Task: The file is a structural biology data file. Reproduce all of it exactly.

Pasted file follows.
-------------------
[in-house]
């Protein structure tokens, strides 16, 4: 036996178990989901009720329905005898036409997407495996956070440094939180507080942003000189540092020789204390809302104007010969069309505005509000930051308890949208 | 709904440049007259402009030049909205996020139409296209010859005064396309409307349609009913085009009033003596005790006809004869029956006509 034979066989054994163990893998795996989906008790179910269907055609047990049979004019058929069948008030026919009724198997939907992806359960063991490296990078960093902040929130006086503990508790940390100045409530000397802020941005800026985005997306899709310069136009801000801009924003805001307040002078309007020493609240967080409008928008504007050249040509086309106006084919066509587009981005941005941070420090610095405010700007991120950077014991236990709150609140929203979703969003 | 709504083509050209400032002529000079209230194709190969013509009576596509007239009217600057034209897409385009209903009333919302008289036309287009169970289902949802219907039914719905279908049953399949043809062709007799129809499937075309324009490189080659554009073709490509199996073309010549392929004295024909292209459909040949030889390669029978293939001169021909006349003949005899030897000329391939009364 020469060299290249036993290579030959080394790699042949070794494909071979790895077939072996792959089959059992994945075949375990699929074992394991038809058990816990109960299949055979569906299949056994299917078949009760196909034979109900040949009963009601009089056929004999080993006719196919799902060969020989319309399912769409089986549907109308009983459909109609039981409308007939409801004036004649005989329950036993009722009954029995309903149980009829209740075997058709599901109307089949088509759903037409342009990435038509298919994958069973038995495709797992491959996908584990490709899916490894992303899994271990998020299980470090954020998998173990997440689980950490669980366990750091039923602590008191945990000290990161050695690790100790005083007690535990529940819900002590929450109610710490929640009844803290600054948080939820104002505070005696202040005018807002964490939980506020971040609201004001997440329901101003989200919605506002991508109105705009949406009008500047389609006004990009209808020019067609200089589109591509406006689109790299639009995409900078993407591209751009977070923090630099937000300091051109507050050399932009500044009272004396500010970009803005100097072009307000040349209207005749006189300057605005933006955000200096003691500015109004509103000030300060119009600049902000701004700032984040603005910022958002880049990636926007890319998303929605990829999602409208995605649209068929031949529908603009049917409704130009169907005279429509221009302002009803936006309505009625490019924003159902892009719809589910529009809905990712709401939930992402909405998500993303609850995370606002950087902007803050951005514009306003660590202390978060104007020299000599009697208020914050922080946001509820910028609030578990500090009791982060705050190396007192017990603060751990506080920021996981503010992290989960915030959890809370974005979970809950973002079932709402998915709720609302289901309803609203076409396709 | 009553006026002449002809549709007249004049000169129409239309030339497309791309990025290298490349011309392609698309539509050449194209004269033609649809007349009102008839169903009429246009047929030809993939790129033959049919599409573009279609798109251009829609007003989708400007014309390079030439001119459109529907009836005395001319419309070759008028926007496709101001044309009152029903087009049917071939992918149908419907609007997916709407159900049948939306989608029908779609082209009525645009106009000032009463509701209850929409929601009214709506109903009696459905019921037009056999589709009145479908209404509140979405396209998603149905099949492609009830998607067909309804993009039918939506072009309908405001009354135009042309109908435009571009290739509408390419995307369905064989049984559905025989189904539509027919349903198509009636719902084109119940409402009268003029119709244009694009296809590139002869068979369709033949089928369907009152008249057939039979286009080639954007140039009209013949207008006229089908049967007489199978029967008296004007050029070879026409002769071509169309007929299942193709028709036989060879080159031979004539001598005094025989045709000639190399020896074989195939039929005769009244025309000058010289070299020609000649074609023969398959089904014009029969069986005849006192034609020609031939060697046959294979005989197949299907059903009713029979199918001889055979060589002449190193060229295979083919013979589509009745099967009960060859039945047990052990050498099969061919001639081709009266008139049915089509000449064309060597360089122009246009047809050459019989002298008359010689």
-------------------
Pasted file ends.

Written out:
[in-house]
């Protein structure tokens, strides 16, 4: 036996178990989901009720329905005898036409997407495996956070440094939180507080942003000189540092020789204390809302104007010969069309505005509000930051308890949208 | 709904440049007259402009030049909205996020139409296209010859005064396309409307349609009913085009009033003596005790006809004869029956006509 034979066989054994163990893998795996989906008790179910269907055609047990049979004019058929069948008030026919009724198997939907992806359960063991490296990078960093902040929130006086503990508790940390100045409530000397802020941005800026985005997306899709310069136009801000801009924003805001307040002078309007020493609240967080409008928008504007050249040509086309106006084919066509587009981005941005941070420090610095405010700007991120950077014991236990709150609140929203979703969003 | 709504083509050209400032002529000079209230194709190969013509009576596509007239009217600057034209897409385009209903009333919302008289036309287009169970289902949802219907039914719905279908049953399949043809062709007799129809499937075309324009490189080659554009073709490509199996073309010549392929004295024909292209459909040949030889390669029978293939001169021909006349003949005899030897000329391939009364 020469060299290249036993290579030959080394790699042949070794494909071979790895077939072996792959089959059992994945075949375990699929074992394991038809058990816990109960299949055979569906299949056994299917078949009760196909034979109900040949009963009601009089056929004999080993006719196919799902060969020989319309399912769409089986549907109308009983459909109609039981409308007939409801004036004649005989329950036993009722009954029995309903149980009829209740075997058709599901109307089949088509759903037409342009990435038509298919994958069973038995495709797992491959996908584990490709899916490894992303899994271990998020299980470090954020998998173990997440689980950490669980366990750091039923602590008191945990000290990161050695690790100790005083007690535990529940819900002590929450109610710490929640009844803290600054948080939820104002505070005696202040005018807002964490939980506020971040609201004001997440329901101003989200919605506002991508109105705009949406009008500047389609006004990009209808020019067609200089589109591509406006689109790299639009995409900078993407591209751009977070923090630099937000300091051109507050050399932009500044009272004396500010970009803005100097072009307000040349209207005749006189300057605005933006955000200096003691500015109004509103000030300060119009600049902000701004700032984040603005910022958002880049990636926007890319998303929605990829999602409208995605649209068929031949529908603009049917409704130009169907005279429509221009302002009803936006309505009625490019924003159902892009719809589910529009809905990712709401939930992402909405998500993303609850995370606002950087902007803050951005514009306003660590202390978060104007020299000599009697208020914050922080946001509820910028609030578990500090009791982060705050190396007192017990603060751990506080920021996981503010992290989960915030959890809370974005979970809950973002079932709402998915709720609302289901309803609203076409396709 | 009553006026002449002809549709007249004049000169129409239309030339497309791309990025290298490349011309392609698309539509050449194209004269033609649809007349009102008839169903009429246009047929030809993939790129033959049919599409573009279609798109251009829609007003989708400007014309390079030439001119459109529907009836005395001319419309070759008028926007496709101001044309009152029903087009049917071939992918149908419907609007997916709407159900049948939306989608029908779609082209009525645009106009000032009463509701209850929409929601009214709506109903009696459905019921037009056999589709009145479908209404509140979405396209998603149905099949492609009830998607067909309804993009039918939506072009309908405001009354135009042309109908435009571009290739509408390419995307369905064989049984559905025989189904539509027919349903198509009636719902084109119940409402009268003029119709244009694009296809590139002869068979369709033949089928369907009152008249057939039979286009080639954007140039009209013949207008006229089908049967007489199978029967008296004007050029070879026409002769071509169309007929299942193709028709036989060879080159031979004539001598005094025989045709000639190399020896074989195939039929005769009244025309000058010289070299020609000649074609023969398959089904014009029969069986005849006192034609020609031939060697046959294979005989197949299907059903009713029979199918001889055979060589002449190193060229295979083919013979589509009745099967009960060859039945047990052990050498099969061919001639081709009266008139049915089509000449064309060597360089122009246009047809050459019989002298008359010689």